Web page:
Wednesday, November 21, 2018

Interview with Matteo of Semarang's Gelato Matteo

The Italians may not be the envy of the European Union when it comes to economic growth, but their traditions of excellent food and fashion continue. I met Matteo of Gelato Matteo, and we discussed his journey from Italy to Indonesia. 
Q: SemarangIndonesia seems like an odd choice to open any restaurant or cafe. It's not well-known to tourists. 

A: I came here for furniture because my mother was in the furniture business. Then I met my wife. So it's not totally a business decision, but I think it's much easier here than Jakarta. There's more opportunity in Jakarta but costs, such as rents, are higher than in Semarang. I've always wanted to do an ice cream shop, even when I was in Paris. 

Q: But you don't have an ice cream shop. You have a gelato shop. 

A: Ah, but in Italian, gelato is the word for ice cream. Sorbet has a water base. Gelato has a milk base. 

Q: You opened your first location in the old town area [Kota Lama]. Why did you open a new place about two miles away? 

A: Actually, my first shop was in Jalan Mataram, and the old town location is my second shop. The second shop has been open for two months. 

Q: What do you look for when opening a location?

Indonesia is more difficult than Italy. In Italy, we say there are three things to make success: location, location, location. Here is different. You can open in a mall [and get guaranteed pedestrian traffic], but it's very expensive. Outside [air-conditioned] malls, there's no pedestrian traffic, so my first location was a gamble. I just liked the place. I wanted to make sure people felt like they were in Italy as soon as they came in. I wanted people to stop with their cars and come inside. 
Thinking backwards, there are other areas that were more suitable. For example, this new location is in a touristy area. Kota Lama Semarang applied to be a UNESCO heritage site, so they're re-doing everything, including the roads. Soon you'll see the roads filled with stones used in the old time. We hope to obtain this [UNESCO] certification.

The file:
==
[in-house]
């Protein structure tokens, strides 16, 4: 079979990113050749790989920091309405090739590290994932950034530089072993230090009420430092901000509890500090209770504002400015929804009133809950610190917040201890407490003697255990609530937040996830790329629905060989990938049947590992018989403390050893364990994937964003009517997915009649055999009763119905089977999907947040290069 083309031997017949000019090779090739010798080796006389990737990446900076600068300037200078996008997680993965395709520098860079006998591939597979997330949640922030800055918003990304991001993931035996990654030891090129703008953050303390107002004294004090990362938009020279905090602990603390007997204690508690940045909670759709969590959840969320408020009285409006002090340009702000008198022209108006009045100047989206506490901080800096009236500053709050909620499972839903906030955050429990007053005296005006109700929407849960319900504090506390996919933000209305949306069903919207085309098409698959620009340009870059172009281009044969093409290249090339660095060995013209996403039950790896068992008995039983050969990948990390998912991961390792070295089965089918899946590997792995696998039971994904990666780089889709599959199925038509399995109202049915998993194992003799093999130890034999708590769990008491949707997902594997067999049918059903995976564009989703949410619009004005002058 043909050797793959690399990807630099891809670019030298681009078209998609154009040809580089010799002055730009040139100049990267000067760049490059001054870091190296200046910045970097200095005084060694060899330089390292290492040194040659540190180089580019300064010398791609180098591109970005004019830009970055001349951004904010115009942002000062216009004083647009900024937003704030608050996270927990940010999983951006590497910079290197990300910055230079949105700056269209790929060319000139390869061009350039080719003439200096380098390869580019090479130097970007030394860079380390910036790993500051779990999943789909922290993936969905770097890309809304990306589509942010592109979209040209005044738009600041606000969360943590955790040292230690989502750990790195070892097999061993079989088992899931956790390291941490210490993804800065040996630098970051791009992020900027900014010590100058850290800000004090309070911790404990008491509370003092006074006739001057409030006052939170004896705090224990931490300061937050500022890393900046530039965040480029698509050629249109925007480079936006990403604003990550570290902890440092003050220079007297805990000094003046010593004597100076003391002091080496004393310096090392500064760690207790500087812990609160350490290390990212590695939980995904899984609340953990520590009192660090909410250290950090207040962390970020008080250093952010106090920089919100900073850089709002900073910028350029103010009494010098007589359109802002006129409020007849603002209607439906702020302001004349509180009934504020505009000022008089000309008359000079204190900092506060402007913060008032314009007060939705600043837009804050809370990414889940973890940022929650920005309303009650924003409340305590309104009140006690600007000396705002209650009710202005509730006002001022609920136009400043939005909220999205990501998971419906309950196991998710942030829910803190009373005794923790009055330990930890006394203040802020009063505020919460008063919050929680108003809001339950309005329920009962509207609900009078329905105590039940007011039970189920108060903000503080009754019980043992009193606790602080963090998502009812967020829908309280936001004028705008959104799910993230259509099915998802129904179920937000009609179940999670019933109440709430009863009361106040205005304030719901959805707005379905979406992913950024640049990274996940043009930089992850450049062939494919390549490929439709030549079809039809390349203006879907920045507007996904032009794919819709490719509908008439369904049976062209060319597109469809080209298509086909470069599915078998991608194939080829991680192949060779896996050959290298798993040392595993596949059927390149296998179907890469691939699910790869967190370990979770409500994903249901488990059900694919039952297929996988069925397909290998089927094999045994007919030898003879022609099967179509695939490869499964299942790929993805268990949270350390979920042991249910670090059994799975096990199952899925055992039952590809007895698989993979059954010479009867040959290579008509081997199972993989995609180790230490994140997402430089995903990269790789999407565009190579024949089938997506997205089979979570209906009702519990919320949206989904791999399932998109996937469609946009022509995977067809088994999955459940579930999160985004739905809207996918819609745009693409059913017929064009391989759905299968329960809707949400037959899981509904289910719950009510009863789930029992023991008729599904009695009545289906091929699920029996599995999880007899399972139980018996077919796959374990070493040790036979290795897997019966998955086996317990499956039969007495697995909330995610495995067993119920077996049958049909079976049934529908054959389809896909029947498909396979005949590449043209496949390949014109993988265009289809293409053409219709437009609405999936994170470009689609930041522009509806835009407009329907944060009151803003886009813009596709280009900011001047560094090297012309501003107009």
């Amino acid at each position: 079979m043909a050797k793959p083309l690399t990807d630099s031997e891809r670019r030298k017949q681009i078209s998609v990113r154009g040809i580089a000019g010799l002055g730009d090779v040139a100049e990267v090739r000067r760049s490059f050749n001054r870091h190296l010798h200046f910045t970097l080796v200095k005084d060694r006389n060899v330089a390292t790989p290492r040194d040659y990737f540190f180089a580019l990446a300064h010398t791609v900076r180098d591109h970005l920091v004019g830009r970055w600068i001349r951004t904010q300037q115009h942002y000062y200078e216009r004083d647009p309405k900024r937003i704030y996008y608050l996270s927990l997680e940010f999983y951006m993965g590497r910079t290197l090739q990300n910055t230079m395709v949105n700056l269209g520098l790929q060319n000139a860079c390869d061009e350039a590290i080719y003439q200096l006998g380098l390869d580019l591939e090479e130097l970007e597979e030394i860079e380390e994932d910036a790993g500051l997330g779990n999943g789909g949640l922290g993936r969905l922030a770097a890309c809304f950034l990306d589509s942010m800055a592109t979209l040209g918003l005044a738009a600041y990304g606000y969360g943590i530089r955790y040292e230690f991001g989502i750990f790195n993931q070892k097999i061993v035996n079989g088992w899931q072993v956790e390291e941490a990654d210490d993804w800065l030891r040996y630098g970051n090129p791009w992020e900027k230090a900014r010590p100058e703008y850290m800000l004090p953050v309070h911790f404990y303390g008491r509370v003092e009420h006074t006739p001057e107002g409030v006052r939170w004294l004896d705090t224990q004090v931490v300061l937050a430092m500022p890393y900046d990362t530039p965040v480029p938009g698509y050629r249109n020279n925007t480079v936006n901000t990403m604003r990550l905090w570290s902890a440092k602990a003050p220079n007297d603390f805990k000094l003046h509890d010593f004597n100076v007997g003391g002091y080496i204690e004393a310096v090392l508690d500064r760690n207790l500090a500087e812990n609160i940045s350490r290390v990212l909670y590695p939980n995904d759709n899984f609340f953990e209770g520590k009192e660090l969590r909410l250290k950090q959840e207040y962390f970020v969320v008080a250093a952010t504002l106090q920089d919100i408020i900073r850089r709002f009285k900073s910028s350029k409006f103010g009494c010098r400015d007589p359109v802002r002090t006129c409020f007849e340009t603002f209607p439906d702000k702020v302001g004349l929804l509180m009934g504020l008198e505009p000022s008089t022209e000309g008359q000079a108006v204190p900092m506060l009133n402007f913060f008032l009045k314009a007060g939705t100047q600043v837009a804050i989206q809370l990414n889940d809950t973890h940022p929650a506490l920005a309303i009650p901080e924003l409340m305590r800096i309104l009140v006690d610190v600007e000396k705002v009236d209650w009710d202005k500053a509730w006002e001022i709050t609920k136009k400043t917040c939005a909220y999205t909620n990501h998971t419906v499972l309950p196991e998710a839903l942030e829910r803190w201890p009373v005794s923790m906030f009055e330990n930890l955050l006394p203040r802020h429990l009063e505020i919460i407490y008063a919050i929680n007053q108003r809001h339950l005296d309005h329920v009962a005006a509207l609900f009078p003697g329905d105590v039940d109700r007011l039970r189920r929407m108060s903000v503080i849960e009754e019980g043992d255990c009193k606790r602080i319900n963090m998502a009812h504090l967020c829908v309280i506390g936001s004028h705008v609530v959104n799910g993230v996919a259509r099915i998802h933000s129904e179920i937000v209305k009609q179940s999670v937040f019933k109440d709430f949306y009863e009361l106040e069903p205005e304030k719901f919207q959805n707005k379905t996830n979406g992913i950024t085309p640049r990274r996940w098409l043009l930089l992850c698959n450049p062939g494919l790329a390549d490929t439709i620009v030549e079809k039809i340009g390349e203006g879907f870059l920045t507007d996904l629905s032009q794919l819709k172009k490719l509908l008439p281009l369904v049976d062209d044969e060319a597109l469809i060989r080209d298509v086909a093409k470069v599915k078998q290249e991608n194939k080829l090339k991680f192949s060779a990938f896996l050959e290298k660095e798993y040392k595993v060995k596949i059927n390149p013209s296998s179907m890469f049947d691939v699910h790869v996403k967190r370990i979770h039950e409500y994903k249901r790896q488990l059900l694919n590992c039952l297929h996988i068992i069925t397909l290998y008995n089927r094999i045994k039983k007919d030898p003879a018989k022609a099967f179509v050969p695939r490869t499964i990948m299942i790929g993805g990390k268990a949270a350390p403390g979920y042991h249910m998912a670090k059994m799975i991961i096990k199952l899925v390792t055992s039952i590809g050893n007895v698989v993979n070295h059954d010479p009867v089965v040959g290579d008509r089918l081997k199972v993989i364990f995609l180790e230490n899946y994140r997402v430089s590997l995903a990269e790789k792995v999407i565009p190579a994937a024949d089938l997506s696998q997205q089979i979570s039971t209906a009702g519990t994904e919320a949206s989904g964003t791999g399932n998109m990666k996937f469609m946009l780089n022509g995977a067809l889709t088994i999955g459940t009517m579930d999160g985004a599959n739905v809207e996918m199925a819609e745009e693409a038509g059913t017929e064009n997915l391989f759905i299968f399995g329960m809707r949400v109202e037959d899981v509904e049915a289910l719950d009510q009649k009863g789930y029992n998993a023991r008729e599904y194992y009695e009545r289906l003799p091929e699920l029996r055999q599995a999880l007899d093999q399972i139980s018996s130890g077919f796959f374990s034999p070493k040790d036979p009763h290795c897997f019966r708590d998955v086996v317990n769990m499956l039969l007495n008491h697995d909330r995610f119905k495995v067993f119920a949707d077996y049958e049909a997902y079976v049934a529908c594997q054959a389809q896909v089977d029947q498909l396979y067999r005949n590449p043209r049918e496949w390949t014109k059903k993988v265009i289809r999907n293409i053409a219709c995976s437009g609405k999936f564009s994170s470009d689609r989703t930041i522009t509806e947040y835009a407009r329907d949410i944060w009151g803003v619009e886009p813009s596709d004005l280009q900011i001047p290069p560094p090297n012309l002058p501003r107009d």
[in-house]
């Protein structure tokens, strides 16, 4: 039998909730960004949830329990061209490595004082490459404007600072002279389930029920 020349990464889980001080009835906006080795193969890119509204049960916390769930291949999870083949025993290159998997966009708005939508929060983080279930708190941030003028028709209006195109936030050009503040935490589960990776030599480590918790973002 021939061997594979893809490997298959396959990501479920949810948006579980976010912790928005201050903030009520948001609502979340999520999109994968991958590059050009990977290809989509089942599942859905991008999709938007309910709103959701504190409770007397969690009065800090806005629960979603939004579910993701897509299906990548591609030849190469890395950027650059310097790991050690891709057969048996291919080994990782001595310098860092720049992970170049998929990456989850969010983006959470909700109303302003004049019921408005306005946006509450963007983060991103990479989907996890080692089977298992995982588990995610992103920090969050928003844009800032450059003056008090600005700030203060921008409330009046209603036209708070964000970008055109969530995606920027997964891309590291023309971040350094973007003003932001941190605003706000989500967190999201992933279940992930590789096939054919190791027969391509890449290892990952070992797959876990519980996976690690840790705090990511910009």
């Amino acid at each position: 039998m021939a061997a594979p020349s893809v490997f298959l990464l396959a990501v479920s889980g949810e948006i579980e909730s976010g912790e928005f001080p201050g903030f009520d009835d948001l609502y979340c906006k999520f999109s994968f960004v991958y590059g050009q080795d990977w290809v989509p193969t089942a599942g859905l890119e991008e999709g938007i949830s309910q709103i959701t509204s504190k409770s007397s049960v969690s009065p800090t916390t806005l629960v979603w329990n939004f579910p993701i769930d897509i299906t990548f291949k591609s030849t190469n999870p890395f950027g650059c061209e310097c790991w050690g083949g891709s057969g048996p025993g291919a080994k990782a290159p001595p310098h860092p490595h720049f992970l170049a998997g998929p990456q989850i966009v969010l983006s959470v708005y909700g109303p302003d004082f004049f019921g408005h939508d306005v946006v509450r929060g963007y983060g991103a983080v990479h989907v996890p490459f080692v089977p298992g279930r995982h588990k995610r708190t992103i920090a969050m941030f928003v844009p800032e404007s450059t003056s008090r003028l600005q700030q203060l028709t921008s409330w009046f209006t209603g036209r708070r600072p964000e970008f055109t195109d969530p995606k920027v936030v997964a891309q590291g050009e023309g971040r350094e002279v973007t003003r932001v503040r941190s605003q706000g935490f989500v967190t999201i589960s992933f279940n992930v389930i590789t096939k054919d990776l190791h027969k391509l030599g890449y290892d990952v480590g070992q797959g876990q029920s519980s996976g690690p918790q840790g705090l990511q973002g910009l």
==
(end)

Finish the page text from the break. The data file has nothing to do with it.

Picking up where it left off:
Q: What are your recommendations to aspiring businessowners who want to minimize risks in case they want to move? Obviously, the longer the lease, the more leverage you have, but what criteria do you look for when opening a store? 

A: You need to have someone local. Best thing. My local person is my wife. She's the owner. I cannot own in my name. Actually, I could own a business here, but I would need to change my company and bring more capital. 

Q: You mentioned your work visa costs 1700 USD for only one year. What was the process like?

A: Even though I'm married to an Indonesian woman, Indonesia does not allow dual citizenship, so I'm retaining my Italian/EU passport. The process for my visa was not difficult because I speak the local language and my wife assisted me.  

Q: What are your most popular gelato flavors? 

A: The basics: chocolate and vanilla. I think our pistachio flavor is the most interesting. When we make a flavor, we sometimes use a water rather than a milk base, which brings out the flavor more. You cannot mask the flavor in a sorbet. Without egg yolks and excessive cream, the flavor will stand out. [Interviewer's note: I liked the pistachio flavor, but the dark chocolate and coffee impressed me the most.] 

Q: Funny you mention that. I just tried the avocado flavor and was turned off by it. I tasted unripe avocado, but if you had added more cream, I wouldn't have been able to tell the difference. 

A: [holds hands up in apology] Before my gelato cafe, I used to run a restaurant. I hated TripAdvisor. We would check it all the time, and it became a distraction. Some people are just mean for no reason. You can also buy reviews or get your friends to post positive reviews. 

Q: What's the most reliable review site?

A: Word of mouth. If I tell you I went to a place and enjoyed the food, that's the best [way]. Instagram is extremely popular in Indonesia, so we use that as much as we can. 

Q: What is the most frustrating aspect of being a businessowner in Indonesia? 

A: The electricity goes up and down, on and off. You need a generator. The employees here also need motivation. 

Q: Some people say employees aren't motivated because the compensation structure doesn't give them an ownership interest or some other personal interest in the business. 

A: I give a percentage of income to my employees. Like in the States, instead of having a tip, I give a commission. It's called a service charge, and it's automatically added to the bill, whether customers eat-in or take-away. Also, the employees who stand out, I give them extra salary. I have six employees in one shop, something I could never do in Italy or America--it would be too expensive. 

Q: What are the biggest cultural differences between Europeans and Indonesians? Both seem family oriented. 

A: People here are not encouraged to take risks. They never had a French Revolution here. They are not used to criticizing institutions, practices, each other, or leaders. Look at what happened to Ahok [Basuki Tjahaja Purnama, former Chinese-Christian mayor of Jakarta]. Two years' jail for blasphemy. In Italy, we criticize everything and everyone, even the Pope. 

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